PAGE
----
The good, bad and ugly from 40 years of trying to replace Hall of Fame QBs
With the pressure off and their form staying strong, the Poland international centre-back says the Ligue 1 leaders can spring an upset
Wednesday’s Say Hey, Baseball looks at the far-from-finished Marlins’ sale, Eric Thames responding to controversy, and Chris Coghlan flying.
Listen, we know it’s tough to catch up on everything happening in the baseball world each morning. There are all kinds of stories, rumors, game coverage, and Vines of dudes getting hit in the beans every day. Trying to find all of it while on your way to work or sitting at your desk just isn’t easy. It’s OK, though. We’re going to do the heavy lifting for you each morning and find the things you need to see from within the SB Nation baseball network, as well as from elsewhere. Please hold your applause until the end, or at least until after you subscribe to the newsletter.
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Buying a Major League Baseball team is a complicated process. First, the current owner of a team has to agree to sell, and they don’t necessarily have to pick the highest bidder, either. Take Derek Jeter and Jeb Bush and their bid for the Marlins, which was reportedly approved by current owner Jeffrey Loria on Tuesday. While Loria is willing to sell to these two very famous people, Jeter and Jeb! would just be minority owners in the club: the reality is that they are short “hundreds of millions” in financing to reach the agreed-upon $1.3 billion sale price, according to the Wall Street Journal.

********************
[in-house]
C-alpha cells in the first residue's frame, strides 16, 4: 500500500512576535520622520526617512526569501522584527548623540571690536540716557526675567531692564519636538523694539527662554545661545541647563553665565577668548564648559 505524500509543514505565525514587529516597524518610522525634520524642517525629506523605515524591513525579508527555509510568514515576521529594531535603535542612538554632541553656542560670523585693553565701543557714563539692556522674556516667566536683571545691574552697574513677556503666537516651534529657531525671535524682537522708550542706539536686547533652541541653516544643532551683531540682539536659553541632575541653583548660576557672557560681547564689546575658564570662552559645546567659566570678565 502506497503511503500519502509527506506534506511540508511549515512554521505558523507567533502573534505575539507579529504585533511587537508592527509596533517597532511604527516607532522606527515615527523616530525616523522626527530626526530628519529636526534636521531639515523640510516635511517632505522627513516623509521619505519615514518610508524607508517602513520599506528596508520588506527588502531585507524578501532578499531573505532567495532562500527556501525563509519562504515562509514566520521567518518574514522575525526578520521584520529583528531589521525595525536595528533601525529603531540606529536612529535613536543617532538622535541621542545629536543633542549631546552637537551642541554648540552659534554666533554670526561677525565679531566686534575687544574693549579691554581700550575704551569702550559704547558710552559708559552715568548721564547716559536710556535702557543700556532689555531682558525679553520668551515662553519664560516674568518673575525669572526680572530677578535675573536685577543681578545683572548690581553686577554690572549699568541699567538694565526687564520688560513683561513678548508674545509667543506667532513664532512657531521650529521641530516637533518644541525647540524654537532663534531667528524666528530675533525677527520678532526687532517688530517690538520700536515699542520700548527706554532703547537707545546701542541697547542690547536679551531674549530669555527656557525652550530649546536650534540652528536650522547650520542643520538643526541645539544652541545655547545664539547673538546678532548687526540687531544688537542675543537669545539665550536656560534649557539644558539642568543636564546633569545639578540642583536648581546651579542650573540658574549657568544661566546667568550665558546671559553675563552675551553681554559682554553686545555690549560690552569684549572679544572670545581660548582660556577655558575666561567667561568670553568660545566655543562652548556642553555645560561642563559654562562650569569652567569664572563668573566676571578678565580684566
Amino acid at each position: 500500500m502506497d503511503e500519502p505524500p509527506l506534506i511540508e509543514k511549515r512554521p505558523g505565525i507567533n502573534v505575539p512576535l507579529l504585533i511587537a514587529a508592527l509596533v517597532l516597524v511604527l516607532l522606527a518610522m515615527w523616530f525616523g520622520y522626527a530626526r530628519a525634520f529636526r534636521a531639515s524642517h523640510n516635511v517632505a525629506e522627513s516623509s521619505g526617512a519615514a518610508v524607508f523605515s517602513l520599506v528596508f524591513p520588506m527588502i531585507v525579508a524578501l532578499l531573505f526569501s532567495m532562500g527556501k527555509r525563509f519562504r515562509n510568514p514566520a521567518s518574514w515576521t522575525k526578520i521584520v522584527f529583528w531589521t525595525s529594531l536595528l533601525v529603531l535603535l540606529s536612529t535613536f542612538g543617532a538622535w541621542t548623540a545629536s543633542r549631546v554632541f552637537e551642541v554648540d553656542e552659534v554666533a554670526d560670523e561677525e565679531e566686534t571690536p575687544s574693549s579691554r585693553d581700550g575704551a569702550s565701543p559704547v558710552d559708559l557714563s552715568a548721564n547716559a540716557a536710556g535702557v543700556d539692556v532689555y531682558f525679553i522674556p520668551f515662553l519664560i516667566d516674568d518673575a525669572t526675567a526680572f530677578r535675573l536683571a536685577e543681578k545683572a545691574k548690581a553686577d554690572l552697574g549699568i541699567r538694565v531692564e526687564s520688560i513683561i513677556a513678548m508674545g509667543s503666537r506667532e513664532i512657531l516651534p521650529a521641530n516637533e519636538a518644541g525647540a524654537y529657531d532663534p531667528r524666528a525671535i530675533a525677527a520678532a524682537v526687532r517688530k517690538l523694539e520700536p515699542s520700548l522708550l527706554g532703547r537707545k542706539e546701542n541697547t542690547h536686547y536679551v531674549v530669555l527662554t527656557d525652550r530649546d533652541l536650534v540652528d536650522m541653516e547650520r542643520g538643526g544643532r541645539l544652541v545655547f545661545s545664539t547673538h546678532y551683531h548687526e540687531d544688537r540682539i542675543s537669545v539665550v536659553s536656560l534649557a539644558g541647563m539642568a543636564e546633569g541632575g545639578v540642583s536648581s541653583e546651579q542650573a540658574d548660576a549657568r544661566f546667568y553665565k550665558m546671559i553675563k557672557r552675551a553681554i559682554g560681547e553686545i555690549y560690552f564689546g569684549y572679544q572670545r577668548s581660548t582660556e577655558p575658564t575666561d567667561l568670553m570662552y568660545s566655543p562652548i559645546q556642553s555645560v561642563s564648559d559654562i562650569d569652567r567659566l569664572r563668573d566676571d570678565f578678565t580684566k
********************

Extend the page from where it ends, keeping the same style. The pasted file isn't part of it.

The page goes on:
There are a few potential futures here. One sees Jeter and Bush failing to secure the necessary financing in their bid to become the public face and control person, respectively, for the Marlins, and their bid is rejected by MLB. Another future sees MLB slobbering all over itself to get Famous People into their ownership group and attention paid to the league and the Marlins, and so they sell the team to Jeter and Bush along with a whole lot of debt that they then need to pay off. MLB will allow Team Please Clap for RE2PECT up to $350 million in debt, which means they need to come up with about $1 billion between themselves and investors.
While that might sound ridiculous, when the Padres needed to sell due to a divorce last decade, MLB agent Jeff Moorad stepped in with a whole lot of money he didn’t have, and MLB approved that sale. The move crippled the Padres’ finances, as Moorad had money to pay off his debt for buying the team, but not to invest in the roster itself. It got to the point where fans were overjoyed when the payroll finally climbed back over $50 million: for some context, the Rays had a $63 million payroll the same season.